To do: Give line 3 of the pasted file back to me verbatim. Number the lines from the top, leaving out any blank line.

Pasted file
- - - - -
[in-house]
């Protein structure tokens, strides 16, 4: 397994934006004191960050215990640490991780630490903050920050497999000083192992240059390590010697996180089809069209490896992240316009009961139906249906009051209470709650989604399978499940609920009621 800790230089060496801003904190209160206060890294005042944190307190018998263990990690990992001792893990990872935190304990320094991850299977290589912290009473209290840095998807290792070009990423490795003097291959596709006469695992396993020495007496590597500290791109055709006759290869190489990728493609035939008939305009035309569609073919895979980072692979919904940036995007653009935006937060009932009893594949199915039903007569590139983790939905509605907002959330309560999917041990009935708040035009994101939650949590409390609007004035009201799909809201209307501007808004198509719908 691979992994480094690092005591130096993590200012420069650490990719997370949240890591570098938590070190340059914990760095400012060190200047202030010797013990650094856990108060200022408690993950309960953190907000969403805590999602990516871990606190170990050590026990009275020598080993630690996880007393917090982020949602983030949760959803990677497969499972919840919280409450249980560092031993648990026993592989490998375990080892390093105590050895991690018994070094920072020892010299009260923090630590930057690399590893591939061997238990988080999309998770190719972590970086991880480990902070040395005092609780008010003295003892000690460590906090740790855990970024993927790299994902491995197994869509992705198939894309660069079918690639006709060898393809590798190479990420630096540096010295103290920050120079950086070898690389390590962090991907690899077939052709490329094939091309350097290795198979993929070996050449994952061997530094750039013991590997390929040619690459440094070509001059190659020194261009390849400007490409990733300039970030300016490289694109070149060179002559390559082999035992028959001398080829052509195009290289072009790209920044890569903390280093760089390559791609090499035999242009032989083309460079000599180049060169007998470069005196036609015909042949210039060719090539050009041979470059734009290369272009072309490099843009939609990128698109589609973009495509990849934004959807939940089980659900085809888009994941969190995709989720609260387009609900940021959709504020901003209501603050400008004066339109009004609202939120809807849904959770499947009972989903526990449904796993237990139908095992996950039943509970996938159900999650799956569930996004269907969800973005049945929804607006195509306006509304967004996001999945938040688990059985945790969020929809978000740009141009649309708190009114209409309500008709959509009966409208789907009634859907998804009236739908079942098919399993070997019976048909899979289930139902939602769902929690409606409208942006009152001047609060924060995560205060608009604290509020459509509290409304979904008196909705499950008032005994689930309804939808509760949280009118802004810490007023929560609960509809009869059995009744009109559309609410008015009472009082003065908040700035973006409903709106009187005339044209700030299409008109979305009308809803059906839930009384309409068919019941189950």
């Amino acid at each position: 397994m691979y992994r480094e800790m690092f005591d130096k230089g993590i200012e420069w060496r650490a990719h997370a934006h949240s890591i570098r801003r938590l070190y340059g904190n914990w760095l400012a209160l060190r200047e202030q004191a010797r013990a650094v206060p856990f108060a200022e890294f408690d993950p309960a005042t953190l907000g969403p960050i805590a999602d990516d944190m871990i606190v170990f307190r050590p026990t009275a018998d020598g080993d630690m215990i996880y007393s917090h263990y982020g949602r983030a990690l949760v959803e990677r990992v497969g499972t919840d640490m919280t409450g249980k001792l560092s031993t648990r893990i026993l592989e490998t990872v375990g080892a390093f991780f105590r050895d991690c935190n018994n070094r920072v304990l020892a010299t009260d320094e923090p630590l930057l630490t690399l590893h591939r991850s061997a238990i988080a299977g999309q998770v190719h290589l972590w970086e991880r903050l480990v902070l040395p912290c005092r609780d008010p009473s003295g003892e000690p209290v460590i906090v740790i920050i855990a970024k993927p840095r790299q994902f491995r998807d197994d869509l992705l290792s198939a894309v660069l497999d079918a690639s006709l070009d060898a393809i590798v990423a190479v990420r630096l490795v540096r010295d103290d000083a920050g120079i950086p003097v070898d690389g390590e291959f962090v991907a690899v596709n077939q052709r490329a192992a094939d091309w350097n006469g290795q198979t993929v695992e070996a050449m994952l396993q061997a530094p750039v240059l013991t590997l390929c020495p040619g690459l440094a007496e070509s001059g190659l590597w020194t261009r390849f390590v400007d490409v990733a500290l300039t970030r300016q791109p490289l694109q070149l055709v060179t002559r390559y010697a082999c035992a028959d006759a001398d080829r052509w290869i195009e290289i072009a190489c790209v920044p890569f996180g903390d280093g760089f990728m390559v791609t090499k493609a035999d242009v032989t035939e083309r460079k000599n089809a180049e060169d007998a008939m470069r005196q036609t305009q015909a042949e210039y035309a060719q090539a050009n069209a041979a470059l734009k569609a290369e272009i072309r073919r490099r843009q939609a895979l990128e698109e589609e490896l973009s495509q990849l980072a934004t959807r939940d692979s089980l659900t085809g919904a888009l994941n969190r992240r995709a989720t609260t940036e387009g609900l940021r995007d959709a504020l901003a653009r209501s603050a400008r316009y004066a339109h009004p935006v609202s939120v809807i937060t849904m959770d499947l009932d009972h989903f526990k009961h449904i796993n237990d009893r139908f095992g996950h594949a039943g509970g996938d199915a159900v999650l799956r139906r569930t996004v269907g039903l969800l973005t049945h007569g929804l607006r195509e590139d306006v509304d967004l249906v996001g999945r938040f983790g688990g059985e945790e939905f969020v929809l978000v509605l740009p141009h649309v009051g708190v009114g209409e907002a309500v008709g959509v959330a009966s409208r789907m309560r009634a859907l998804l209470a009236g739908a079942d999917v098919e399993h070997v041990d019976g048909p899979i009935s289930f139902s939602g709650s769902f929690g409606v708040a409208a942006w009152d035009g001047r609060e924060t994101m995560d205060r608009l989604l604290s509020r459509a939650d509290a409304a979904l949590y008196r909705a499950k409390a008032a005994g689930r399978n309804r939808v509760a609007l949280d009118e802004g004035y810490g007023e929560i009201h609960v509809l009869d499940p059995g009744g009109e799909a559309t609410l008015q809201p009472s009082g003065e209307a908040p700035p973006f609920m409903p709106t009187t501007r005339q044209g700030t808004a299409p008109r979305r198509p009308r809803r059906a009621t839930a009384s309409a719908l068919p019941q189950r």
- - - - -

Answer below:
């Amino acid at each position: 397994m691979y992994r480094e800790m690092f005591d130096k230089g993590i200012e420069w060496r650490a990719h997370a934006h949240s890591i570098r801003r938590l070190y340059g904190n914990w760095l400012a209160l060190r200047e202030q004191a010797r013990a650094v206060p856990f108060a200022e890294f408690d993950p309960a005042t953190l907000g969403p960050i805590a999602d990516d944190m871990i606190v170990f307190r050590p026990t009275a018998d020598g080993d630690m215990i996880y007393s917090h263990y982020g949602r983030a990690l949760v959803e990677r990992v497969g499972t919840d640490m919280t409450g249980k001792l560092s031993t648990r893990i026993l592989e490998t990872v375990g080892a390093f991780f105590r050895d991690c935190n018994n070094r920072v304990l020892a010299t009260d320094e923090p630590l930057l630490t690399l590893h591939r991850s061997a238990i988080a299977g999309q998770v190719h290589l972590w970086e991880r903050l480990v902070l040395p912290c005092r609780d008010p009473s003295g003892e000690p209290v460590i906090v740790i920050i855990a970024k993927p840095r790299q994902f491995r998807d197994d869509l992705l290792s198939a894309v660069l497999d079918a690639s006709l070009d060898a393809i590798v990423a190479v990420r630096l490795v540096r010295d103290d000083a920050g120079i950086p003097v070898d690389g390590e291959f962090v991907a690899v596709n077939q052709r490329a192992a094939d091309w350097n006469g290795q198979t993929v695992e070996a050449m994952l396993q061997a530094p750039v240059l013991t590997l390929c020495p040619g690459l440094a007496e070509s001059g190659l590597w020194t261009r390849f390590v400007d490409v990733a500290l300039t970030r300016q791109p490289l694109q070149l055709v060179t002559r390559y010697a082999c035992a028959d006759a001398d080829r052509w290869i195009e290289i072009a190489c790209v920044p890569f996180g903390d280093g760089f990728m390559v791609t090499k493609a035999d242009v032989t035939e083309r460079k000599n089809a180049e060169d007998a008939m470069r005196q036609t305009q015909a042949e210039y035309a060719q090539a050009n069209a041979a470059l734009k569609a290369e272009i072309r073919r490099r843009q939609a895979l990128e698109e589609e490896l973009s495509q990849l980072a934004t959807r939940d692979s089980l659900t085809g919904a888009l994941n969190r992240r995709a989720t609260t940036e387009g609900l940021r995007d959709a504020l901003a653009r209501s603050a400008r316009y004066a339109h009004p935006v609202s939120v809807i937060t849904m959770d499947l009932d009972h989903f526990k009961h449904i796993n237990d009893r139908f095992g996950h594949a039943g509970g996938d199915a159900v999650l799956r139906r569930t996004v269907g039903l969800l973005t049945h007569g929804l607006r195509e590139d306006v509304d967004l249906v996001g999945r938040f983790g688990g059985e945790e939905f969020v929809l978000v509605l740009p141009h649309v009051g708190v009114g209409e907002a309500v008709g959509v959330a009966s409208r789907m309560r009634a859907l998804l209470a009236g739908a079942d999917v098919e399993h070997v041990d019976g048909p899979i009935s289930f139902s939602g709650s769902f929690g409606v708040a409208a942006w009152d035009g001047r609060e924060t994101m995560d205060r608009l989604l604290s509020r459509a939650d509290a409304a979904l949590y008196r909705a499950k409390a008032a005994g689930r399978n309804r939808v509760a609007l949280d009118e802004g004035y810490g007023e929560i009201h609960v509809l009869d499940p059995g009744g009109e799909a559309t609410l008015q809201p009472s009082g003065e209307a908040p700035p973006f609920m409903p709106t009187t501007r005339q044209g700030t808004a299409p008109r979305r198509p009308r809803r059906a009621t839930a009384s309409a719908l068919p019941q189950r």